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Release Date: November 16th, 2010 Movie Release Year: 2010

Assassins Creed: Brotherhood

Overview -

“Assassins Creed: Brotherhood” might be, hands-down the best game in the series, it is by no means an entry point, despite sporting the most refined game play and offering the most replay value. Picking up at the exact moment “Assassins Creed II” leaves off, “Brotherhood” follows Ezio, now a seasoned, jaded assassins on his quest to liberate Rome from the oppressive rule of the Borgias. Drawing from history yet again, the series offers players a heavy dose of historical fiction (emphasis on that last word) and a game that refuses to pander to newcomers. Rather than follow the all too familiar trap of adding a tacky plot contrivance as to why all your cool moves and gadgets aren’t accessible, “Brotherhood” merely takes a select few away (under the guise of breaking down from routine wear and tear) and forces you to help their now enslaved by the state creator Leonardo Da Vinci in order to reacquire them. Newcomers who make the mistake of skipping the previous installment will not only find themselves lost in a sea of intricate plotting and characterization, but hopelessly floundering at the difficulty of the game which assumes you mastered Ezio’s basic and not-so basic skills a year prior.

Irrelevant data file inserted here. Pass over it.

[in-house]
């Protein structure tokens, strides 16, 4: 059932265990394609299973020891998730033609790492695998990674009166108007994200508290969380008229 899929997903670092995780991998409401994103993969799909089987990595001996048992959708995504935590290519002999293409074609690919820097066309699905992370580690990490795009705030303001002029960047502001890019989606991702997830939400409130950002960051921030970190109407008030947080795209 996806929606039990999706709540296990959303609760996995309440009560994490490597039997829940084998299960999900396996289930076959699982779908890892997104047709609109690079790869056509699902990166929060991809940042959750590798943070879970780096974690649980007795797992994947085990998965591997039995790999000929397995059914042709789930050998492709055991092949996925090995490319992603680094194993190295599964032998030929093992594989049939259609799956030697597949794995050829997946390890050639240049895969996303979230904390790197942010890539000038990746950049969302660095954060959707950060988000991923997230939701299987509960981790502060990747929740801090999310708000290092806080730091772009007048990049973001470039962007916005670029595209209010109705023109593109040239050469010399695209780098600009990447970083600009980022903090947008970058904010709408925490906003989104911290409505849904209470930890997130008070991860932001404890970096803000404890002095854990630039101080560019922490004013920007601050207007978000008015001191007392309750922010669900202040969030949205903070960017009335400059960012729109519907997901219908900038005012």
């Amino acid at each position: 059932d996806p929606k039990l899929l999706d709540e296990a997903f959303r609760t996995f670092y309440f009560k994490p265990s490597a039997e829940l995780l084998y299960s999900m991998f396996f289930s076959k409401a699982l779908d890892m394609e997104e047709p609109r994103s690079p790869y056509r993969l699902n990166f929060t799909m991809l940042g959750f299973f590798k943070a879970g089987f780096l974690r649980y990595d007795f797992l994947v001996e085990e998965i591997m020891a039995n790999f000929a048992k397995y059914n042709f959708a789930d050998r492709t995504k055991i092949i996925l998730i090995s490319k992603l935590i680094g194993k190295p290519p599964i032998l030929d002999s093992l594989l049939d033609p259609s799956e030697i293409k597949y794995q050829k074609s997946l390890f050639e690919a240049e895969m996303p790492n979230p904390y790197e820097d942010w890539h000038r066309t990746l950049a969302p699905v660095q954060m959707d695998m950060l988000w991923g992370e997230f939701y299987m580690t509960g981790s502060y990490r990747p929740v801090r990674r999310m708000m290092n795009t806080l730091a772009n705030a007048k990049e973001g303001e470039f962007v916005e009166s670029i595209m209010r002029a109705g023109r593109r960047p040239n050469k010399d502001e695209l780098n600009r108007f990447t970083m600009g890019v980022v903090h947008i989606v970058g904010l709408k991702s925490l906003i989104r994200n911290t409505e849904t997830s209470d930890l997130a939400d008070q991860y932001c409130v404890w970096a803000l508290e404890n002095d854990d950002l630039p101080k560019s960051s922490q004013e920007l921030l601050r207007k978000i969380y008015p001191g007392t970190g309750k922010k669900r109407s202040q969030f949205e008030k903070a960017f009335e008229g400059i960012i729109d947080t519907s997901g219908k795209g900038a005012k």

Rating Breakdown
Tech Specs & Release Details
Video Resolution/Codec:
Audio Formats:
Dolby Digital 5.1
Release Date:
November 16th, 2010

Video Review


Bad news first…”Assassins Creed: Brotherhood” comes so close to perfection, but a combination of two flaws impossible to overlook hold it back. With such high-resolution graphics that are practically all ready for interaction with Ezio, “Brotherhood” occasionally finds itself taking a moment to catch up with the action. While slowdown is a rare occurrence, reserved exclusively for the occasion when Ezio might drop a smoke bomb in crowd of a dozen or more NPCs, it is noticeable, albeit briefly. Instead, screen tearing rears its all too common, ugly head. While screen tearing is much preferable to me than constant dip in frame rate, it is a mar on a beautiful canvas.

The other mar on “Brotherhood’s” exterior is the better, but not perfect camera. As with other games in the franchise, there are instances where camera control is crucial to success, but becomes an adversary at inopportune times. A lot of these camera frustrations stem from venturing near areas where an invisible barrier occurs, but the most memorable arise during heated pursuits where timing is key and finding Ezio the best path to hide or escape is one’s only goal. One particular mission set in a flashback on the docks had me steaming, but eventually I overcame the less than precise game play eye and soldiered through.